Common Myths About Animal Rescue

Q&A About Animal Rescues

Recently I had a friend ask me, "What is wrong with that dog, why is he in rescue?". I couldn't help but feel disappointed and shocked at the same time.

I think this is a fairly common assumption with people regarding animal rescues and many may have questions about what exactly a rescue does. But the assumption that just because a dog is with a rescue, there must be something wrong with him is completely wrong.

So why do dogs end up in rescue?

Basically, rescue animals' lives just didn't have as fortunate of a start as others. Dogs do not always end up in a shelter/rescue because they have some kind of illness and no one wants them. The animals are not “put” in rescue because there is something wrong with them. I'm sure if they had a choice, they would not be in that position.

The most common reasons a dog ends up in rescue?

  • abandoned by their owners
  • they were surrendered by their original owner
  • they were lost and their owner never came to claim them from the shelter
  • seized from a hoarding situation
  • they came from a breeder that was shut down
  • saved from a dog fighting operation
  • volunteers intercept an animal from being sold on sites such as Craigslist

They are just like any dog you buy or adopt. You may not always know their past and you may need to get a DNA test done but being in rescue does NOT automatically indicate that there is anything ‘wrong’ with the animal. Another common misperception is that all the dogs in rescue are mutts or mixed breeds. While many of them are mixed breeds, according to ArfDogs.org, purebreds typically account for about 25 to 30 percent of a shelter’s dog population.

I've also heard the question, "Why does it cost so much to adopt a dog?!".

I can tell you first hand that it is actually A LOT less expensive to adopt a dog than buy one elsewhere (or even be given a dog). The first year we had Lola, we spent over $1,000 in vet bills. Mind you, this was just your basic vaccinations, deworming, blood tests, spay, etc.

*View this guide to see the actual cost of a rescue dog.

Why is it so difficult to adopt a dog?

I know the feeling - once you decide you want a dog or puppy, you want them NOW.

Unlike buying a dog from a petstore (shriek) or breeder, quality rescue groups are very dedicated on making sure that the adoptive family is responsible and a good fit for the animal, to hopefully prevent the dog from being rehomed again in the future. Often, this means that the adoption process is composed of several steps. To meet the animal, you typically fill out an adoption form which is then sent to the foster home (since many rescues do not have physical locations where the dogs are kept) and from there, you arrange to meet the dog and then determine if the animal is a good fit. Then it may take a few more days for any additional veterinarian appointments and paperwork to be signed before the dog can go home with you. But I ensure you, it is totally worth the wait!

A few benefits of adopting from a rescue:

  • The animal you adopt will be up to date on shots/vaccinations and spayed or neutered
  • If you foster before adopting, you get to "test" the dog out to see if they're a good fit with your family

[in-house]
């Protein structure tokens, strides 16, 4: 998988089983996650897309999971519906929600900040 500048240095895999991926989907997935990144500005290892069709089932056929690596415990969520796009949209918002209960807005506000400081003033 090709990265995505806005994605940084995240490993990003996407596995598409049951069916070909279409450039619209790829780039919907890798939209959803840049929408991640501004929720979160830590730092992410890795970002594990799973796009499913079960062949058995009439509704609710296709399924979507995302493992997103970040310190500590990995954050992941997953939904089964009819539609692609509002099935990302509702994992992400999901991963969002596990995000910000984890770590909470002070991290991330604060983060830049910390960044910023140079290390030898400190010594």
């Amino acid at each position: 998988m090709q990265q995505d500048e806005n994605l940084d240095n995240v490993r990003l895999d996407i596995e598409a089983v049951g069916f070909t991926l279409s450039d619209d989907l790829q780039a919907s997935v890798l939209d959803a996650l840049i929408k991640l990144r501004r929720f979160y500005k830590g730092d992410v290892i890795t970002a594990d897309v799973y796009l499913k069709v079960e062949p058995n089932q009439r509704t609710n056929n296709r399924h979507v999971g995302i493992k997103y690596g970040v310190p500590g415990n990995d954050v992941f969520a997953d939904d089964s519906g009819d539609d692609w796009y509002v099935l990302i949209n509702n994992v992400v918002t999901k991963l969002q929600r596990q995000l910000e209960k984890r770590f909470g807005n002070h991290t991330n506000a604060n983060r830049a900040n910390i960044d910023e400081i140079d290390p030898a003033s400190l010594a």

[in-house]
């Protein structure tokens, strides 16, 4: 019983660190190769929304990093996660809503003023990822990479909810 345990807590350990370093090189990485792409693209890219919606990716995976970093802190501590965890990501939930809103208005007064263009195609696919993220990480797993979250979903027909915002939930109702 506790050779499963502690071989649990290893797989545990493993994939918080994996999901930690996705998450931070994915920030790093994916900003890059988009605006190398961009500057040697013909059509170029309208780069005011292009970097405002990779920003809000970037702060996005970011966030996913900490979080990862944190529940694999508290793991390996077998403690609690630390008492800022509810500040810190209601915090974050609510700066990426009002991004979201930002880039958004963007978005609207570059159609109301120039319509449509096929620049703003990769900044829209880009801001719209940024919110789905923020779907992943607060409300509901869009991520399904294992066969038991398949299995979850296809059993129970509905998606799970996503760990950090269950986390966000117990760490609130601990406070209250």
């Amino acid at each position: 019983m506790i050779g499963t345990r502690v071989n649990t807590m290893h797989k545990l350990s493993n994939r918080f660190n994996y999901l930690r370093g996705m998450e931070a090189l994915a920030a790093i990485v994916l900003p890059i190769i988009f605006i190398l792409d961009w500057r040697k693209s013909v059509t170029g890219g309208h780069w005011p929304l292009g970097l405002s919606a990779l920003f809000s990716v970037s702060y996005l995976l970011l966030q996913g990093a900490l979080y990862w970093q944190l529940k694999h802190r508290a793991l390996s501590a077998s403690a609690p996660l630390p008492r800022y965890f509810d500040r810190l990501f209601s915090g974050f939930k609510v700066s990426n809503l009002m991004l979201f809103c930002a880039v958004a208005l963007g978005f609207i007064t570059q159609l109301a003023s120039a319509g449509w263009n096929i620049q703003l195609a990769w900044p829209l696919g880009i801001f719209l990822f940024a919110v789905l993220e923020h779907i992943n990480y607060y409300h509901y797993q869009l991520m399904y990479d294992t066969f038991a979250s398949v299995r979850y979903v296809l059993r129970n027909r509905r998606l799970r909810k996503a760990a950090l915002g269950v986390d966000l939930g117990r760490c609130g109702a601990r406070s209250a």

• You are saving a dog in need and supporting a good cause

If you are interested in fostering, I highly recommend filling out a volunteer form with rescue groups in your area. If you are looking to adopt from a rescue group and are unsure of how to locate the animals, try using Petfinder.com.

Read the full 'Behind the Scenes of an Animal Rescue' HERE.

 


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Positively Expert: Sarah Lukemire

Sarah Lukemire is a pet blogger at LolaThePitty.com, where she is raising positive awareness and fighting the negative stereotypes associated with pit bull type dogs, networking bully breed dogs in need of adoption rescue, as well as sharing recipes and tips for dog owners. Her mission is to change the perception of bully breeds.


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  • kcg

    As a long time rescue volunteer, I will add: owner surrender is a long and typically sad list: owner died, owner went to jail, owner was forced out of home, owner divorced, owner had a kid with allergies. We tend to villify these folks, as they also include: abandoned in house when they moved, got too old/big/black/insert adjective here. But as a breed rescue I assure you there are beautiful, talented, purebred d dogs with no more issues than normal all over.

  • Linda Green Emmons

    Owner surrender may be due to illness or surgery. Not everyone has family to help. The owner may may be in their 60s and have the responsibility of their elderly parent who are in their 90s. They are facing surgery. They plan ahead in case that the surgery may go bad. Do they leave the problem of placing their pets to someone that old? Or do they take care of their responsibility. No matter what the persons age any one being placed under anesthesia has the risk of dying. Do not count on family to take of your pets. Place your wishes on your living will. You could have a car accident and no one would know that you have a pet in your house . At least someone will go and take care of the animal.

  • Margaret Hendershot

    One of the myths I see often in rescue is that every dog who is scared or shies away from hands, feet, men, kids, etc. must have been abused. More likely they just weren't socialized. Or they just have a soft temperament.

  • lorene3sibes